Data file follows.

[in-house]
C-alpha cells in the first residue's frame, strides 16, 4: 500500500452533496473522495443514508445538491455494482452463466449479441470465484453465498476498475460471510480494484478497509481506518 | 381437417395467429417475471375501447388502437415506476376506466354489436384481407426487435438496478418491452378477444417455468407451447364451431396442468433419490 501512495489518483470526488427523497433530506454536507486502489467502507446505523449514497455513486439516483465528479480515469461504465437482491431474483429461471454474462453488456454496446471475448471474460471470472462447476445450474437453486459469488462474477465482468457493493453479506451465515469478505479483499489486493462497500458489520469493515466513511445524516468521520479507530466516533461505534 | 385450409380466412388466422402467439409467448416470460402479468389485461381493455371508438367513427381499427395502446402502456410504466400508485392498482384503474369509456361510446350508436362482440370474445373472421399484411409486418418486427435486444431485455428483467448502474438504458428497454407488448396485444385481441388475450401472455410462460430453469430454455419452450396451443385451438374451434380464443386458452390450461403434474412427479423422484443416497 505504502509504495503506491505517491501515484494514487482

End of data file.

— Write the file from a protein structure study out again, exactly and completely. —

[in-house]
C-alpha cells in the first residue's frame, strides 16, 4: 500500500452533496473522495443514508445538491455494482452463466449479441470465484453465498476498475460471510480494484478497509481506518 | 381437417395467429417475471375501447388502437415506476376506466354489436384481407426487435438496478418491452378477444417455468407451447364451431396442468433419490 501512495489518483470526488427523497433530506454536507486502489467502507446505523449514497455513486439516483465528479480515469461504465437482491431474483429461471454474462453488456454496446471475448471474460471470472462447476445450474437453486459469488462474477465482468457493493453479506451465515469478505479483499489486493462497500458489520469493515466513511445524516468521520479507530466516533461505534 | 385450409380466412388466422402467439409467448416470460402479468389485461381493455371508438367513427381499427395502446402502456410504466400508485392498482384503474369509456361510446350508436362482440370474445373472421399484411409486418418486427435486444431485455428483467448502474438504458428497454407488448396485444385481441388475450401472455410462460430453469430454455419452450396451443385451438374451434380464443386458452390450461403434474412427479423422484443416497 505504502509504495503506491505517491501515484494514487482